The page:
Lincoln Hospital, Washington

Battle after battle loaded the hospitals of Washington up with patients just as soon as they had begun to clear. Walt Whitman was there to perform many services for “his” boys: he read to them, wrote for them, and got them better, cleaner clothing. He treated them often to a “splendid dish of ice-cream” on Sunday nights. (72) Very little was cheerful, however. Whitman was significantly affected by his surroundings. In a letter to his mother, he writes:

I have seen so much horrors that befall men (so bad and such suffering and mutilations, etc.,) that I sometimes think I have grown callous–but no, I don’t think it is that, but nothing of ordinary misfortune seems as it used to, and death itself has lost all its terrors–I have seen so many cases in which it was welcome and such a relief. (92-93)

For three years, Walt Whitman tended hospital patients in Washington. He fought minor illnesses and depression and moved from one salaried government to another. He continued to live in Washington, working for the Department of the Interior until June 30, 1865. Then, the new Secretary of the Interior, James Harlan, fired Whitman from his job, perhaps on moral grounds, after a copy of Leaves of Grass was left on Harlan’s desk. Then, in January 1873, Whitman suffered a paralyzing stroke. He returned to New York, where he died in 1892.

Whitman wrote, “Such was the war… Its interior history will not only never be written—its practicality, minutia; of deeds and passions, will never be even suggested.” Luckily for today’s historians, he was wrong. We learn more about the American Civil War almost daily. And if not for Walt Whitman, “The actual soldier of 1862-’65, North and South, with all his ways, his incredible dauntlessness, habits, practices, tastes, language, his fierce friendship, his appetite, rankness, his superb strength and animality, lawless gait, and a hundred unnamed lights and shades of camp. . . ” might still be hidden from view.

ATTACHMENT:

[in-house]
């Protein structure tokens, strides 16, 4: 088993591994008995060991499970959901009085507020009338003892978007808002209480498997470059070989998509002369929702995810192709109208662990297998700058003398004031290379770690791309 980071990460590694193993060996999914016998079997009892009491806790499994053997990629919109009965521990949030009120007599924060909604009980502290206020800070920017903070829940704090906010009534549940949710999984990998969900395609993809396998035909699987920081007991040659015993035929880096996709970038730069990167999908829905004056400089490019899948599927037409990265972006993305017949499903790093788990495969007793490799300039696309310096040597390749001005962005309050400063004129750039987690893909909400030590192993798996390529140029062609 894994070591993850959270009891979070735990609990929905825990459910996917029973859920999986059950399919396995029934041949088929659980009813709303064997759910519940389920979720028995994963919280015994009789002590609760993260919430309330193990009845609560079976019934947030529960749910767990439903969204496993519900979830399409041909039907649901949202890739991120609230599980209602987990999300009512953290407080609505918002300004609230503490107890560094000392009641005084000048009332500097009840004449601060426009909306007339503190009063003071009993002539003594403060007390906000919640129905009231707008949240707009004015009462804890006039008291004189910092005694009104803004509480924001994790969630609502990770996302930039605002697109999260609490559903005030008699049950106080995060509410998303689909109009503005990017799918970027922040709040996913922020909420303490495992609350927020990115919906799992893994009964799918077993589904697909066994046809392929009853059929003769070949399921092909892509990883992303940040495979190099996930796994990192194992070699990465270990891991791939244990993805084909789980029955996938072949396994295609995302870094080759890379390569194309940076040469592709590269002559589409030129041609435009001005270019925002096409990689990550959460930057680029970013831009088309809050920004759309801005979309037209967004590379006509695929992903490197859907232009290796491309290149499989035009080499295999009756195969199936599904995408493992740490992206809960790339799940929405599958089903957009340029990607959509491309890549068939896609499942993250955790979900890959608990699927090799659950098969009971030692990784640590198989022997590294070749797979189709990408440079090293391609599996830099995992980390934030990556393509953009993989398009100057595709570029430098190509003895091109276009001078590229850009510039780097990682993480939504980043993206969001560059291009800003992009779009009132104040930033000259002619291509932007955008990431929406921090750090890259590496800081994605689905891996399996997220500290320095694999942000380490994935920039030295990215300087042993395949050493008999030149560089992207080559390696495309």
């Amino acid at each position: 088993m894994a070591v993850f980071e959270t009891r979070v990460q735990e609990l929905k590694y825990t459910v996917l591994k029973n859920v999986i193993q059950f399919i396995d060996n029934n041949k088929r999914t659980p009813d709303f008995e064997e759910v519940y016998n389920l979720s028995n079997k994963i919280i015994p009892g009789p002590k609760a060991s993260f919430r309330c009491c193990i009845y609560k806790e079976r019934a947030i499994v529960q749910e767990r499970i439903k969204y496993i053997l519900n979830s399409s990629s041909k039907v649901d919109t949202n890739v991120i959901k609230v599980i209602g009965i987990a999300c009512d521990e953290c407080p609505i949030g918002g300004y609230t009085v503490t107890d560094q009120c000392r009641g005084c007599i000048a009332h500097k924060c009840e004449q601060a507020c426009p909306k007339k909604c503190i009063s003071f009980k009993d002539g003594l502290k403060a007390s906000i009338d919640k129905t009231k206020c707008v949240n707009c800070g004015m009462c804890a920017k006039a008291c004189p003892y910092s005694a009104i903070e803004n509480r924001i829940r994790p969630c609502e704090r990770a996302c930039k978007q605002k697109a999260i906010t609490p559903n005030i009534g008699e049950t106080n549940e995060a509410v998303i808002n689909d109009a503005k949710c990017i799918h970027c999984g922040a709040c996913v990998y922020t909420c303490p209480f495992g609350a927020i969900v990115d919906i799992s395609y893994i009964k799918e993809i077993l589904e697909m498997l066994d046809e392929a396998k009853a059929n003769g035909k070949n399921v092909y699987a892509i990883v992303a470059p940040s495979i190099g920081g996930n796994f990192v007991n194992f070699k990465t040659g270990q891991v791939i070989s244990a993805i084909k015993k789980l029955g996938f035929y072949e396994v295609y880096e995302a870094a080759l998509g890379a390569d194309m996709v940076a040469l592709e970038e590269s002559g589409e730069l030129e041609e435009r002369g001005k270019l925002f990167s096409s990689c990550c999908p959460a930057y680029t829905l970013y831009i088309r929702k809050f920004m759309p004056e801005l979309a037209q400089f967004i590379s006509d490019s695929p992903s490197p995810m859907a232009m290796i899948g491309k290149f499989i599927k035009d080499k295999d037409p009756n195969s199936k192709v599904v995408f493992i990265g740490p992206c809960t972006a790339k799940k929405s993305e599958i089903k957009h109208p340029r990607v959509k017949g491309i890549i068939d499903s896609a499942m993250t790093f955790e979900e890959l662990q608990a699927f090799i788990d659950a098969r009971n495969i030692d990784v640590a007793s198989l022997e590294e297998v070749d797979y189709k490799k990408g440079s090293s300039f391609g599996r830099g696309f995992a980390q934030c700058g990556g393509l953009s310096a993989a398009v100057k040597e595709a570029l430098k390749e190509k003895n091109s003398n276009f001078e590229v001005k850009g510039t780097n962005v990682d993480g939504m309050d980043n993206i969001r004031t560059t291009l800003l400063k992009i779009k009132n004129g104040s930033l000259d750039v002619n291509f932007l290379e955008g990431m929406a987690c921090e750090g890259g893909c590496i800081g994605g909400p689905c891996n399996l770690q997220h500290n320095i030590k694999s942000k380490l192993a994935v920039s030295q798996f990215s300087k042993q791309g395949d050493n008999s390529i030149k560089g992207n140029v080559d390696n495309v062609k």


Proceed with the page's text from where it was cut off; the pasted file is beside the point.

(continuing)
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The Wound-Dresser


An old man bending I come among new faces,

Years looking backward resuming in answer to children,

Come tell us old man, as from young men and maidens that love me,

(Arous’d and angry, I’d thought to beat the alarum, and urge relentless war,

But soon my fingers fail’d me, my face droop’d and I resign’d myself,

To sit by the wounded and soothe them, or silently watch the dead;)

Years hence of these scenes, of these furious passions, these chances,

Of unsurpass’d heroes, (was one side so brave? the other was equally brave;)

Now be witness again, paint the mightiest armies of earth,

Of those armies so rapid so wondrous what saw you to tell us?

What stays with you latest and deepest? of curious panics,

Of hard-fought engagements or sieges tremendous what deepest remains?


O maidens and young men I love and that love me,

What you ask of my days those the strangest and sudden your talking recalls,

Soldier alert I arrive after a long march cover’d with sweat and dust,

In the nick of time I come, plunge in the fight, loudly shout in the rush of successful charge,

Enter the captur’d works—yet lo, like a swift running river they fade,

Pass and are gone they fade—I dwell not on soldiers’ perils or soldiers’ joys,

(Both I remember well—many of the hardships, few the joys, yet I was content.)

But in silence, in dreams’ projections,

While the world of gain and appearance and mirth goes on,

So soon what is over forgotten, and waves wash the imprints off the sand,

With hinged knees returning I enter the doors, (while for you up there,

Whoever you are, follow without noise and be of strong heart.)

Bearing the bandages, water and sponge,

Straight and swift to my wounded I go,

Where they lie on the ground after the battle brought in,

Where their priceless blood reddens the grass, the ground,

Or to the rows of the hospital tent, or under the roof’d hospital,

To the long rows of cots up and down each side I return,

To each and all one after another I draw near, not one do I miss,

An attendant follows holding a tray, he carries a refuse pail,

Soon to be fill’d with clotted rags and blood, emptied, and fill’d again.